Now, many coaches who use the mile run claim that it is more about mental toughness than necessarily about fitness. McCormick challenges this as well. Mainly he does so by bringing up the increased risk of injury. This comes from two angles. One is that the athlete is performing an exercise they have not trained for (presumably – see the last paragraph). The other is that an athlete may attempt to push through an issue to demonstrate mental toughness.

Above and beyond the injury risks, the author makes the following observation:

Mental toughness involves coping with the many demands of sports and being more consistent and better at remaining determined, focused, confident, and in control under pressure.

He goes on to ask whether a pre-season fitness test is really the best way to determine and/or develop an individual’s level of mental fortitude. Basically, he’s suggesting it should be done in the context of playing the sport.

McCormick offers two alternatives to the mile as fitness tests. One is the Yo-Yo intermittent recovery test. Basically, it’s a repetitive sprint test. The other he describes as the “Man-Maker from Pavel Tsatsouline’s Enter the Kettlebell”. This is where a kettlebell is swung 2-handed repeatedly for some period of time, counting the successful reps. I’m not saying these tests should be used for volleyball. They do, however, provide an idea of what the author is trying to encourage.

Static Stretching

The second chapter brings up another relic – the idea of static stretching in warm-ups. You may already know where I stand on this subject. Fortunately, I think many coaches these days realize that static stretching is no longer advised for warm-ups. There is no evidence to suggest it does anything to reduce injury, and actually may impair performance. As the author notes, “Static stretching is a flexibility program, not a warm-up.”

Perhaps not surprisingly, McCormick favors a dynamic warm-up instead. He didn’t always, though. He says he used to think non-ball warm-ups wasted time. Then he spent time in Europe and noted a lack of ACL injuries among female athletes there. This was in contrast to what he called an epidemic of non-contact injuries in the US at the time. That motivated him to bring in the dynamic warm-up. He provides a list of exercises in an appendix. I do not know if the idea that either dynamic warm-ups or ball warm-ups are better for injury prevention (or performance) is backed by science, though.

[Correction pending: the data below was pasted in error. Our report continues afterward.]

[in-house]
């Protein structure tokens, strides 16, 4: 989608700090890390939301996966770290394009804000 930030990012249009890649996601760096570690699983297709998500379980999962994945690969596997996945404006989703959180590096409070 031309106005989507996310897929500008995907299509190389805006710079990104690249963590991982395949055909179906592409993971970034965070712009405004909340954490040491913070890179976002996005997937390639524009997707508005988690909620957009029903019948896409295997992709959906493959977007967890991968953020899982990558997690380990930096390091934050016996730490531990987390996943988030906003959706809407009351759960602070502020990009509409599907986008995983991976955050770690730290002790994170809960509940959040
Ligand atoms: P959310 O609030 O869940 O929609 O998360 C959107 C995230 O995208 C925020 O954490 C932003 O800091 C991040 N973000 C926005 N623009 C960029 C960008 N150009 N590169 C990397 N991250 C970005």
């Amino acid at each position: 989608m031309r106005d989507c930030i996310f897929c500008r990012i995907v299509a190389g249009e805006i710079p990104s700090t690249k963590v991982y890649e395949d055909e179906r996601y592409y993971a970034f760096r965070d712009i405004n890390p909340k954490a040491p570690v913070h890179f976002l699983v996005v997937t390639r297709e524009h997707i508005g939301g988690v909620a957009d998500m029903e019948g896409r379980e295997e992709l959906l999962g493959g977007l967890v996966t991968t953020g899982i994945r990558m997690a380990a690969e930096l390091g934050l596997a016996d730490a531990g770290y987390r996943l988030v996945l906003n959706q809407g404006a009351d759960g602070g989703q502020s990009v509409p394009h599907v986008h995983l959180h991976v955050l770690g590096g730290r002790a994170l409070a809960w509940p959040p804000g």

The rest of the book

The remaining eight chapters focus on basketball specific things. They include certain movements, methods, and game-play elements. The author challenges them all from a couple of different perspectives. One is what theory might suggest vs. what reality demonstrates. The other is in terms of not replicating game conditions (game teaches the game). In most cases he’s going against decades of traditional coaching.

I think that last part is the real value of the book. It encourages the reader to look at everything critically. How much of our coaching is just repeating the past? Is there really any scientific or performance support for it?

Book Review: The Inner Game of Tennis by W. Timothy Gallway

It took me several months, but I eventually finished reading The Inner Game of Tennis  by W. Timothy Gallway. The women’s soccer coach at Midwestern State loaned it to me. He uses it quite a bit with his team. The reason I took so long was that I read it in small doses rather than sitting down for long reads. I probably should have just read it in one go. After all, it’s a short book (134 pages).

The fact that I had not read the book already was a source of shock and sadness to one of my coaching friends. I suggest you not make the same mistake. It was recommended during my CAP III course.